I've removed the CSS Stylesheets in my RSS feed until further notice. I'll let the discussions play out and will wait for the tool builders to decide what is best before I start pushing on this.

Thanks for all of the interesting feedback everyone.


Dan Gillmor writes about how censorware blocks his site. It's blocking mine too.

Dan Gillmor
Simon Phipps alerts me that one of the big censorware outfits, SurfControl, is blocking this and other blogs as a default setting for some customers. He points to Jon Udell's report of a surrealistic conversation with a company salesdroid upon his own such discovery. Good grief.

SurfControl puts all blogs under Usenet, a fairly bizarre characterization of the genre, but par for the course for the censorware mavens. They tend to sweep big categories into their filter, and then let you try to find your own way to escape.

Speaking of false positives, I'm also against blacklists because they can also cause false positives that are difficult to correct. Smartmobs was blacklisted by Verio and it took Roland two months of hell to get it sorted out.

I know I use a blacklist for my comment filtering. It's a stop-gap measure until someone figures out a better solution.

I had a weird dream last night. I had a dream that I was spinning records and I had a little chart. On one axis was the record label and on the other was the record player. When ever I played a record, I had to check the label and cross it with the record player to know what the right speed setting for the record was. In real life, I remember being annoyed when records didn't have 45 rpm or 33 rpm on their labels when I was a DJ.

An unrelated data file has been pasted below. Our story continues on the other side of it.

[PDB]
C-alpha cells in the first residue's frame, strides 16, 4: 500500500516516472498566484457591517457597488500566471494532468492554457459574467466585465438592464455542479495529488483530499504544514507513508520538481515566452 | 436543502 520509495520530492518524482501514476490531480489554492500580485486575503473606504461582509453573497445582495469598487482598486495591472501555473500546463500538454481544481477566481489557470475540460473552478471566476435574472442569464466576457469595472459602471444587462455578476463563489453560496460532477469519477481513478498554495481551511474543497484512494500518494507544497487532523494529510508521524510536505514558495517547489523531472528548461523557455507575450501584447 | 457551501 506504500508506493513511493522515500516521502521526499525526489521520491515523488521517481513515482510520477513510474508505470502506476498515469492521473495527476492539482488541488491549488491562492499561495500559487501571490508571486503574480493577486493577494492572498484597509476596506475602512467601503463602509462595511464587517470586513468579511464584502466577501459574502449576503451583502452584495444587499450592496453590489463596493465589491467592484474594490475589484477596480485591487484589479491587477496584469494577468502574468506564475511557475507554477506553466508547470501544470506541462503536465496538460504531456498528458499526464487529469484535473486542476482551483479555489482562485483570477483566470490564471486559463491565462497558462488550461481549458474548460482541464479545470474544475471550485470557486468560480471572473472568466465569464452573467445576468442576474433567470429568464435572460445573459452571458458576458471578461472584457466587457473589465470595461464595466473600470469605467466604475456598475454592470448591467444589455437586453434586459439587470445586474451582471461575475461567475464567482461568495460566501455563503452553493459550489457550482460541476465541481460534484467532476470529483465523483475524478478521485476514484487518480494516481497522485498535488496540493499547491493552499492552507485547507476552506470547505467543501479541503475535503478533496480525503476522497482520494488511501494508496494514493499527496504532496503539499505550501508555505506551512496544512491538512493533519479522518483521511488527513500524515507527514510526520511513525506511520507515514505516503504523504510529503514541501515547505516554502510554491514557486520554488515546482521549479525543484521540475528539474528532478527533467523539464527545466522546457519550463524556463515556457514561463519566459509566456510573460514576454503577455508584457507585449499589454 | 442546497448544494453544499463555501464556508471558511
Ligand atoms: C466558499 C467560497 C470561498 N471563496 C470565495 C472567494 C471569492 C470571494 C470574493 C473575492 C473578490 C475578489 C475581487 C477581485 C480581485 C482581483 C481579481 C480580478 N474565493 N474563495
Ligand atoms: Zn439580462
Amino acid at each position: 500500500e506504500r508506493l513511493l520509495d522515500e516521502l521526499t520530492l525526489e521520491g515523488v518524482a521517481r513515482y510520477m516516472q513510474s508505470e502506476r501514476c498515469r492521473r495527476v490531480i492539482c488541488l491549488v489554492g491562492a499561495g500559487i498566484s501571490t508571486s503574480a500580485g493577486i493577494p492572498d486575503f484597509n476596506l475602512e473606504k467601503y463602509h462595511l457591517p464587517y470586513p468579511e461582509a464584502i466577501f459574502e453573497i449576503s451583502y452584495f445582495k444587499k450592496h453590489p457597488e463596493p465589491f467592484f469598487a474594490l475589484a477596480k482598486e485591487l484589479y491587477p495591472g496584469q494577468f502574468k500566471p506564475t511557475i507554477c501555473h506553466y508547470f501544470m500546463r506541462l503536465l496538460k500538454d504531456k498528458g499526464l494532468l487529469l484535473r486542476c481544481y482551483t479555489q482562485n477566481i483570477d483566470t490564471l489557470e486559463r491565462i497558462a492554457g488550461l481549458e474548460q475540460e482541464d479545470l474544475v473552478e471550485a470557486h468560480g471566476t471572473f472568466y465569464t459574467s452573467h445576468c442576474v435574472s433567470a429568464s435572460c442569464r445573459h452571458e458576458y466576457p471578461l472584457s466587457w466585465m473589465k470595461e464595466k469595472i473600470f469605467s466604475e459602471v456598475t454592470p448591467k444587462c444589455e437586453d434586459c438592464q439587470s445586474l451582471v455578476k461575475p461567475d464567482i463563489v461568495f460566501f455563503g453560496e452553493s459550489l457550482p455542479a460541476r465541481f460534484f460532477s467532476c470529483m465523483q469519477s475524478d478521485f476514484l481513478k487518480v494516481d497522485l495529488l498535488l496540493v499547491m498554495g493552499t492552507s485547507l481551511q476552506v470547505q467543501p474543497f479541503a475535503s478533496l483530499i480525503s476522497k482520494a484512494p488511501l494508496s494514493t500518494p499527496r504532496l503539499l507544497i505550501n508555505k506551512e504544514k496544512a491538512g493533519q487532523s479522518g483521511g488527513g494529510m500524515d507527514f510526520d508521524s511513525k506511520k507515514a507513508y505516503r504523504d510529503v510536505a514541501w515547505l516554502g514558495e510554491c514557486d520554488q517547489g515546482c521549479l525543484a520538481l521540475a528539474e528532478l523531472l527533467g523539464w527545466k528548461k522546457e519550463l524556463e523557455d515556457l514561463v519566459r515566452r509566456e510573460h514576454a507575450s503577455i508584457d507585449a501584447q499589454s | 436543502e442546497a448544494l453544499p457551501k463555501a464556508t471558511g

Anyway, a few observations. I'm totally losing it because I remember thinking in the dream, "oh, I should blog this..." Which, I think, is a bad sign. This dream was probably partially triggered by my discussion with James Seng yesterday about identifier standards (which I will blog about later when I understand exactly what we talked about) and partially triggered by thoughts about CSS incompatibilities when trying to redesign my blog. (Which luckily Boris is handling for me right now.) The little chart I had in the dream reminded me of the CSS/browser support charts in the O'Reilly CSS Pocket Reference.